Bleacher Report launching four original sports shows on YouTube
YouTube is getting more original programming, this time from Bleacher Reports, an Internet site that draws more than 25 million monthly unique users and focuses on, obviously, sports.
The company today is launching B/R 5, which will be available weekdays and focus on the five most buzzworthy sports stories of the day.
Later this week, it plans to roll out NFL Draft 365, providing a weekly update throughout the year of the NFL Draft. Each weekly episode will include a current or former NFL player as a guest analyst, starting with Pittsburgh Steelers' QB Charlie Batch. Regular features will include a War Room segment with Bleacher Report NFL Draft lead writer Matt Miller, in-depth profiles on top draft prospects and candid memories from current and former NFL stars on their draft experiences.
Also coming available this week is Why We Watch, featuring short form sports documentaries that focus on a narrative unique to the sports landscape, be it a small story with major significance or a fresh new angle on a well-known event. Initial subjects include female auto racing pioneer Janet Guthrie and Robin Ficker, the NBA's most notorious heckler.
In March, Bleacher Report will debut Full Ride, a weekly show serving information, opinion and analysis about the college football recruiting scene.
The quartet of new shows is aimed at a burgeoning class of viewers, said Dave Nemetz, Bleacher Report's co-founder and VP of video programming and production.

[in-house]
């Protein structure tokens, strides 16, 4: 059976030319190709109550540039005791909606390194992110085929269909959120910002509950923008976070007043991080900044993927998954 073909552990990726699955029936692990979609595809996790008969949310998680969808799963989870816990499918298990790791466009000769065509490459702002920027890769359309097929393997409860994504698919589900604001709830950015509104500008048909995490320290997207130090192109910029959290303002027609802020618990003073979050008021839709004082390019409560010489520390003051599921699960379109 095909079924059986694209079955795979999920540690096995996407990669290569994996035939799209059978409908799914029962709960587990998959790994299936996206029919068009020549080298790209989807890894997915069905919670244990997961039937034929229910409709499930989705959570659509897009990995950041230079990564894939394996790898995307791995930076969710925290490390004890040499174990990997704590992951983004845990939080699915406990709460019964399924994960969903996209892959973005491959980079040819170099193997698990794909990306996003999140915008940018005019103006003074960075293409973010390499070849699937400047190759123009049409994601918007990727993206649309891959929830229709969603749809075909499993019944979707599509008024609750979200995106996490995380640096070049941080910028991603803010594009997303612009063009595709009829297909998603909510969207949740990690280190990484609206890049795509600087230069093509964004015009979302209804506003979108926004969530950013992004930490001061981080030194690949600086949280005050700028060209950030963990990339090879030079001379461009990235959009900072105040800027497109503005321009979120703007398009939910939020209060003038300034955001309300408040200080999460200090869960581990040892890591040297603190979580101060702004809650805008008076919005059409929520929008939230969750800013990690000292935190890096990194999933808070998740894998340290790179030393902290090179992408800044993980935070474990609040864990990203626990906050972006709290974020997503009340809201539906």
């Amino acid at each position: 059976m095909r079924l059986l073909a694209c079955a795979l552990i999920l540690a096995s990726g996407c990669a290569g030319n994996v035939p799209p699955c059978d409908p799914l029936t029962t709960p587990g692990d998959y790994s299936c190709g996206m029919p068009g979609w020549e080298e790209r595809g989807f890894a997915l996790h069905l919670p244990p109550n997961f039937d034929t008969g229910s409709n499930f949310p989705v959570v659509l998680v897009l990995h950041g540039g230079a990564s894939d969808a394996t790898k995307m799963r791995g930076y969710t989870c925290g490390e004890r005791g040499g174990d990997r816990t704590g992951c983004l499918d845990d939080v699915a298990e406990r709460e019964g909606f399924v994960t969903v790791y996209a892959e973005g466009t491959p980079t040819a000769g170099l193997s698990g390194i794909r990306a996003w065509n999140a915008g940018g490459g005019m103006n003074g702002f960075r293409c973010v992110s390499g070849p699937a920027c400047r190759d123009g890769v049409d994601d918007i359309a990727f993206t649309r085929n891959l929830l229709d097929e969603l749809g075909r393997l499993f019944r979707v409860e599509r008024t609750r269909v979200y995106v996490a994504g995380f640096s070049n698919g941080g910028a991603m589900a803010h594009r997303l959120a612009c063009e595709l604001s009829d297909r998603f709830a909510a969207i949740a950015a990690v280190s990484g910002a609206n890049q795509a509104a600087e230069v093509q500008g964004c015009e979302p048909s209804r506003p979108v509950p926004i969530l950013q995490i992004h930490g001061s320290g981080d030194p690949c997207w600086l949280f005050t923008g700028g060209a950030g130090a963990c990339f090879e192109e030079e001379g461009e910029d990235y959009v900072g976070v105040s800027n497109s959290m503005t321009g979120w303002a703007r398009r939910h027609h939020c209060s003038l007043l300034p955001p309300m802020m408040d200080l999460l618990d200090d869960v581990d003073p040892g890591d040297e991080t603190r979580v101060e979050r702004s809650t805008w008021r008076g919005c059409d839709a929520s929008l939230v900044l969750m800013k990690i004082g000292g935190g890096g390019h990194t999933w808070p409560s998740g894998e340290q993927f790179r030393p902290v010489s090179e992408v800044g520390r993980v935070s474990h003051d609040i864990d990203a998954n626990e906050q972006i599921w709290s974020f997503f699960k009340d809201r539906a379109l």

"Video is great platform for us in delivering content to today's connected viewer looking for information around the teams and topics that fans care most about," he said. "These original programs are a reflection of that commitment and we strongly believe that users will get an enhanced experience from these shows."
YouTube also is continuing to roll out new channels as part of its push to develop into a destination for more original content.
Google's (Nasdaq: GOOG) YouTube long has been rumored to want to mold itself into more of an Internet-based cable company. The video site is ponying up $100 million to roll out a slew of free channels with professional-quality video.
YouTube believes that its bargain ad rates--they're lower than sites like Hulu, for example--and targeted advertising format are ideal for such a venture. The property, which Google bought for $1.6 billion in 2006, is offering advertisers opportunities to sponsor programming directly, and may allow content partners to sell ads as well.
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